One of the most impressive, disturbing works of science journalism I’ve encountered is Anatomy of an Epidemic: Magic Bullets, Psychiatric Drugs, and the Astonishing Rise of Mental Illness in America, published in 2010. In the book, which I review here, award-winning journalist Robert Whitaker presents evidence that medications for mental illness, over time and in the aggregate, cause net harm. In 2012, I brought Whitaker to my school to give a talk, in part to check him out. He struck me as a smart, sensible, meticulous reporter whose in-depth research had led him to startling conclusions. Since then, far from encountering persuasive rebuttals of Whitaker’s thesis, I keep finding corroborations of it. If Whitaker is right, modern psychiatry, together with the pharmaceutical industry, has inflicted iatrogenic harm on millions of people. Reports of surging mental distress during the pandemic have me thinking once again about Whitaker’s views and wondering how they have evolved. Below he answers some questions. —John Horgan
Horgan: When and why did you start reporting on mental health?
Whitaker: It came about in a very roundabout way. In 1994, I had co-founded a publishing company called CenterWatch that covered the business aspects of the “clinical trials industry,” and I soon became interested in writing about how financial interests were corrupting drug trials. Risperdal and Zyprexa had just come to market,
and after I used a Freedom of Information request to obtain the FDA’s review of those two drugs, I could see that psychiatric drug trials were a prime example of that corruption. In addition, I had learned of NIMH-funded research that seemed abusive of schizophrenia patients, and in 1998, I co-wrote a series for the Boston Globe on abuses of patients in psychiatric research.
My interest was in that broader question of corruption and abuse in research settings, and not specific to psychiatry.
At that time, I still had a conventional understanding of psychiatric drugs. My understanding was that researchers were making great advances in understanding mental disorders, and that they had found that schizophrenia and depression were due to chemical imbalances in the brain, which psychiatric medications then put back in balance. However, while reporting that series, I stumbled upon studies that didn’t make sense to me, for they belied what I knew to be “true,” and that was what sent me down this path of reporting on mental health.
First, there were two studies by the World Health Organization that found that longer-term outcomes for schizophrenia patients in three “developing” countries were much better than in the U.S. and five other “developed” countries. This didn’t really make sense to me, and then I read this: in the developing countries, they used antipsychotic drugs acutely, but not chronically. Only 16 percent of patients in the developing countries were regularly maintained on antipsychotics, whereas in the developed countries this was the standard of care. That didn’t fit with my understanding that these drugs were an essential treatment for schizophrenia patients.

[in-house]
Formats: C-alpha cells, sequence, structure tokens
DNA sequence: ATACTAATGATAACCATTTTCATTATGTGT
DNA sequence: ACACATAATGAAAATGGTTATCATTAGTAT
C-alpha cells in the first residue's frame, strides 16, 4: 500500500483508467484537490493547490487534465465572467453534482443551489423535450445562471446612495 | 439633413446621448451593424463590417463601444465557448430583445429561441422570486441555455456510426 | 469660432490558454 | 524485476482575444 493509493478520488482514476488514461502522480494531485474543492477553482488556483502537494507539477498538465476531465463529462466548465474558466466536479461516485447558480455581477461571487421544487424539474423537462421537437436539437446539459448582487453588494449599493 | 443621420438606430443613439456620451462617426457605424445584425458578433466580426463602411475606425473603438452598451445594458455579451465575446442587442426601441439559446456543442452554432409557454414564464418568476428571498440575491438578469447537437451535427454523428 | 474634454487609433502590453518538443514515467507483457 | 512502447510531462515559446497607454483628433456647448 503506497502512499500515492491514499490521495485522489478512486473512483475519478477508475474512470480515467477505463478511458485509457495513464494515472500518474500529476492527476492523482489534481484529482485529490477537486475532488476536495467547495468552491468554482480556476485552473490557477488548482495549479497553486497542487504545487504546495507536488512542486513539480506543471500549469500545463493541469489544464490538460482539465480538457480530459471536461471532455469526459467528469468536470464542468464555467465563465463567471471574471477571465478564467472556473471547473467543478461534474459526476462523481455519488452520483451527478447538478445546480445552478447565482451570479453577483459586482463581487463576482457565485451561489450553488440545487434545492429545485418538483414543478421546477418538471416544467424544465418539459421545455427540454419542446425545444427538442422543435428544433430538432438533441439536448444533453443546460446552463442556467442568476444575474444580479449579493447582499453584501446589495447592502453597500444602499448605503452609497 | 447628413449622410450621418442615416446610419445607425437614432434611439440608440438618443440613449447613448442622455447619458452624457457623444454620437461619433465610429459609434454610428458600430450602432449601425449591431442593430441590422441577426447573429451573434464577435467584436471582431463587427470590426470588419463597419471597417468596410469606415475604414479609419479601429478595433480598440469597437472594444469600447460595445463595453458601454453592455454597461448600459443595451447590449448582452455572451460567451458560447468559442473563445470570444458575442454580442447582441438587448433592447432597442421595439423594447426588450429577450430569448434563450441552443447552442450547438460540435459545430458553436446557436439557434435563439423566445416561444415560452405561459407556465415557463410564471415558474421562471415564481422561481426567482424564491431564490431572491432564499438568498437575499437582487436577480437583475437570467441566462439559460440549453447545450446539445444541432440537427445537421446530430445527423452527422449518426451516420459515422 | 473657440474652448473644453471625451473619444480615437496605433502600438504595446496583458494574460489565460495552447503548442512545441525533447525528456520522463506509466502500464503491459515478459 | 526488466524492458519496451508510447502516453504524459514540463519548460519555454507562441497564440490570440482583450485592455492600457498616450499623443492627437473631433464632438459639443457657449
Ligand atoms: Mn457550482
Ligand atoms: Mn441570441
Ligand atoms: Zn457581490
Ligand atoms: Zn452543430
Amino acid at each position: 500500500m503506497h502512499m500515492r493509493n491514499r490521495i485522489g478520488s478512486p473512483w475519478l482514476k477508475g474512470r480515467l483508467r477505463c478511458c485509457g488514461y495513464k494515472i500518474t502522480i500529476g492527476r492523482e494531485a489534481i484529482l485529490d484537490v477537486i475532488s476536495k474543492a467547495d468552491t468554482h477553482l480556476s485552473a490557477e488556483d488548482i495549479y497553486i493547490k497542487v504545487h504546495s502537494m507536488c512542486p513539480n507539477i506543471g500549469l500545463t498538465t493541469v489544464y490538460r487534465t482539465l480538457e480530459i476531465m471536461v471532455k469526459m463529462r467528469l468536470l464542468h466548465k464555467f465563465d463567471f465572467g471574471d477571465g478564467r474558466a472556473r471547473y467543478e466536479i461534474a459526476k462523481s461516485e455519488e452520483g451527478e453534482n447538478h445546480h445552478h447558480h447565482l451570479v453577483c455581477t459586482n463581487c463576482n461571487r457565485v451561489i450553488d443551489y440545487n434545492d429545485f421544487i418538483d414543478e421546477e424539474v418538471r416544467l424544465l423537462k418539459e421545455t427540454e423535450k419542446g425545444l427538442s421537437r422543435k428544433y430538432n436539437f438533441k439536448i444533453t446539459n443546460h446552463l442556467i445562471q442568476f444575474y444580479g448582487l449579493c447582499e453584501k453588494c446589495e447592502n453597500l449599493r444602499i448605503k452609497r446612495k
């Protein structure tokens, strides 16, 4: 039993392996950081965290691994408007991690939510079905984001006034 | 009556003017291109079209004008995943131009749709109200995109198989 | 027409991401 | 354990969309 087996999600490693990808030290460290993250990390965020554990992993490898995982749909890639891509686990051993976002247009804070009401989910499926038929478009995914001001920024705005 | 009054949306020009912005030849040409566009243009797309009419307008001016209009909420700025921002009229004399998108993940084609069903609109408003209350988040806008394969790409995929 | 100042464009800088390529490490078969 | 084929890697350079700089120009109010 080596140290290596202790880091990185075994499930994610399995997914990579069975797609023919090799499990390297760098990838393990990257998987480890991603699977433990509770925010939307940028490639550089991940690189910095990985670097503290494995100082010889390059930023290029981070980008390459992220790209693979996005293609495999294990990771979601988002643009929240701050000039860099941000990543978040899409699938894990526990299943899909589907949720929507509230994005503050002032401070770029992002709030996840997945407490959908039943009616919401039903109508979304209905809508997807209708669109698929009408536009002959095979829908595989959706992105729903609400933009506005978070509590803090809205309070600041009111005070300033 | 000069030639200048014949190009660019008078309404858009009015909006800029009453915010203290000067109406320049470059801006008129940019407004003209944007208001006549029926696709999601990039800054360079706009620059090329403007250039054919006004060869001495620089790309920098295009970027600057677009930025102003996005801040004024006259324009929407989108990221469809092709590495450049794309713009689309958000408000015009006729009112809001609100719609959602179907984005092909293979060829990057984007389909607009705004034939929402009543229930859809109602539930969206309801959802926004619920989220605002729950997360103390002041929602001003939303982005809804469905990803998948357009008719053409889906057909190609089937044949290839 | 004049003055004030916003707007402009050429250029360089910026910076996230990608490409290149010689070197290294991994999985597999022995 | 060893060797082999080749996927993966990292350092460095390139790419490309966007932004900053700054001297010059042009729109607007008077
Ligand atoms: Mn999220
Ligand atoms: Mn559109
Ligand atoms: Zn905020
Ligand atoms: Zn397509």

Second, a study by Harvard researchers found that schizophrenia outcomes had declined in the previous 20 years, and were now no better than they had been in the first third of the 20th century. That didn’t fit with my understanding that psychiatry had made great progress in treating people so diagnosed.
Those studies led to my questioning the story that our society told about those we call “mad,” and I got a book contract to dig into that question. That project turned into Mad in America, which told of the history of our society’s treatment of the seriously mentally ill, from colonial times until today—a history marked by bad science and societal mistreatment of those so diagnosed.
Horgan: Do you still see yourself as a journalist, or are you primarily an activist?
Whitaker: I don’t see myself as an “activist” at all. In my own writings, and in the webzine I direct, Mad in America, I think you’ll see journalistic practices at work, albeit in the service of an “activist” mission.
Here is our mission statement: “Mad in America’s mission is to serve as a catalyst for rethinking psychiatric care in the United States (and abroad). We believe that the current drug-based paradigm of care has failed our society, and that scientific research, as well as the lived experience of those who have been diagnosed with a psychiatric disorder, calls for profound change.”
Thus, our starting point is that “change” is needed, and while that does have an activist element, I think journalism—serving as an informational source—is fundamental to that effort. As an organization, we are not asserting that we have the answers for what that change should be, which would be the case if we were striving to be activists. Instead, we strive to be a forum for promoting an informed societal discussion about this subject.
Here’s what we do:
- We publish daily summaries of scientific research with findings that are rarely covered in the mainstream media. You’ll find, in the archives of our research reports, a steady parade of findings that counter the conventional narrative. For instance, there are reports of how the effort to find genes for mental disorders has proven rather fruitless, or of how social inequalities trigger mental distress, or of poor long-term outcomes with our current paradigm of care. And so forth—we simply want these scientific findings to become known.
- We regularly feature interviews with researchers and activists, and podcasts that explore these issues.
- We launched MIA Reports as a showcase for our print journalism. We have published in-depth articles on promising new initiatives in Europe; investigative pieces on such topics as compulsory outpatient treatment; coverage of “news” related to mental health policy in the United States; and occasional reports on how the mainstream media is covering mental health issues.
- We also publish blogs by professionals, academics, people with lived experience, and others with a particular interest in this subject. These blogs and personal stories are meant to help inform society’s “rethinking” of psychiatric care.